FLAURA trial: discover novel therapeutic strategies for lung cancer

Could you briefly introduce yourself and tell us a little about your background?

As a thoracic oncologist, I provide care for patients with lung cancer and conduct research. My research involves development of new treatment options for lung cancer. I serve as the director of Medical Oncology at the Winship Cancer Institute of Emory University (GA, USA).

Could you give us a brief overview of the FLAURA trial? 

FLAURA was conducted to compare the effectiveness of osimertinib to standard EGFR inhibitors. EGFR mutations are observed in approximately 15–35% of patients with lung adenocarcinoma, a common subtype of lung cancer. For these patients, erlotinib and gefitinib are two of the most commonly used treatments. Patients develop resistance to erlotinib and gefitinib in approximately 10 months and the drug stops working. In nearly half the cases of resistance, a new mutation termed the T790M mutation is acquired in the tumors and renders erlotinib and gefitinib ineffective.

Osimertinib belongs to a new generation of EGFR inhibitors that is very safe and inhibits the T790M mutation along with the original EGFR mutations. Osimertinib is approved for the treatment of patients that develop T790M mutation after treatment with erlotinib/gefitinib. We conducted the FLAURA study to investigate whether osimertinib could be utilized as ‘first-line therapy’ for patients with EGFR mutation (instead of erlotinib/gefitinib).

The primary endpoint of the study was to compare progression-free survival (PFS). The study enrolled 556 patients that were randomized to either osimertinib or standard-of-care EGFR inhibitor (gefitinib/erlotinib). There was clear superiority for osimertinib, with improvement in median PFS from 10.2 months to 18.9 months, which represented a 54% reduction in risk of progression or death. There was also a promising trend towards improved survival, even though the data are not mature for the survival endpoint at the time of this report.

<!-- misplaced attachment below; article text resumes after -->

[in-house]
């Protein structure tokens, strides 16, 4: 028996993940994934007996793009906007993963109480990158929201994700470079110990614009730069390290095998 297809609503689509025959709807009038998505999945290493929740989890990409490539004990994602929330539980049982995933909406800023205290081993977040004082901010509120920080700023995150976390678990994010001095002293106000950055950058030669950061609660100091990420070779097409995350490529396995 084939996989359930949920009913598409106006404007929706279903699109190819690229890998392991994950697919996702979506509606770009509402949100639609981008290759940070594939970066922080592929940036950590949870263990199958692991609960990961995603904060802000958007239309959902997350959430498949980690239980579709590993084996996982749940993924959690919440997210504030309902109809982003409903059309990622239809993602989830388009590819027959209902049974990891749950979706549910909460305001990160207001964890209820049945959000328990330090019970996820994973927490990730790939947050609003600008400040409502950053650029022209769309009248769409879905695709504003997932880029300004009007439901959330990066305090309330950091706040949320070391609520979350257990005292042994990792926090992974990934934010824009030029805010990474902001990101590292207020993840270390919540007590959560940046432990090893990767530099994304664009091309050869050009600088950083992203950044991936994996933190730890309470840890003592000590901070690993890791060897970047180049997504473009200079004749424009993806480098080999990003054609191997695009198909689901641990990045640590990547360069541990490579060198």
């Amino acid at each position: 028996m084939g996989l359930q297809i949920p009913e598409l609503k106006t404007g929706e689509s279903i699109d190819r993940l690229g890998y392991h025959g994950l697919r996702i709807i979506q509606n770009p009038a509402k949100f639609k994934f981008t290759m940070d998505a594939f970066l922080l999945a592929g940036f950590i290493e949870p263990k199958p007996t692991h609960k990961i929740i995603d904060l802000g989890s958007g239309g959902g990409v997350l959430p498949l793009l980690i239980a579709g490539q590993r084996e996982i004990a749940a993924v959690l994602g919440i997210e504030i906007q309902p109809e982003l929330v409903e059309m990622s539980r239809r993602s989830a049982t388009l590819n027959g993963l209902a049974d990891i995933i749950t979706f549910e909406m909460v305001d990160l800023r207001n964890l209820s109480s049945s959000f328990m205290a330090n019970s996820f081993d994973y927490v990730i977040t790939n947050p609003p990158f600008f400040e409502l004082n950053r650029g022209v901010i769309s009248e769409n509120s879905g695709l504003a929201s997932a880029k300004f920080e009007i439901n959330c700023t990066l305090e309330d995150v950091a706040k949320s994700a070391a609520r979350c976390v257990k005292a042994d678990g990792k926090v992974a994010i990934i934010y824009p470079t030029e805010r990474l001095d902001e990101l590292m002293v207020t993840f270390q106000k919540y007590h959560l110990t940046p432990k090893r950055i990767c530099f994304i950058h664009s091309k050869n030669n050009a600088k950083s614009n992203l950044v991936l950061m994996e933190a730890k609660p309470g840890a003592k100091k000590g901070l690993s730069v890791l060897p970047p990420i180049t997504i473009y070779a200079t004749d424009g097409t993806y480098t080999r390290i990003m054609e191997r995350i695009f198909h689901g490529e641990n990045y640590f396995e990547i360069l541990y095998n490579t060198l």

There was a two-fold increase in median duration of response for patients treated with osimertinib (8.5 months vs. 17.2 months). Osimertinib was also more active in the brain, with a lower percentage of patients experiencing disease progression in the brain compared to the standard of care. Overall, the study demonstrated a robust, statistically significant improvement in PFS for patients treated with osimertinib.

Could you tell us about the safety profile of osimertinib?

Osimertinib had many advantages in safety profile over erlotinib/gefitinib. The incidence of serious adverse events was lower with osimertinib and the proportion of patients who discontinued treatment due to toxicity was also lower. The incidence of skin rash was reduced by 50% with osimertinib. Liver toxicity was also less common with osimertinib.

Could you tell us about the potential clinical impact of the results of the FLAURA trial?

The median PFS reported with osimertinib in the FLAURA study represents the best reported outcomes for patients with EGFR-mutated lung cancer. Based on these exciting results, osimertinib should now be considered a new standard of care for 1st line therapy of patients with EGFR mutations.

Any closing comments?

Osimertinib is a highly effective treatment option for patients with EGFR mutations, with a stronger activity against brain metastases and a good safety profile. This will usher in an important change to the treatment paradigm for patients with lung cancer.


Profile: Suresh Ramalingam is Professor of Hematology and Medical Oncology and the Assistant Dean for Cancer Research at the Emory University School of Medicine. He is also the Deputy Director of the Winship Cancer Institute of Emory University.

Financial disclosure: Suresh has served on scientific advisory board meetings and received honorarium from AstraZeneca, Genentech, and Boehringer Ingelheim.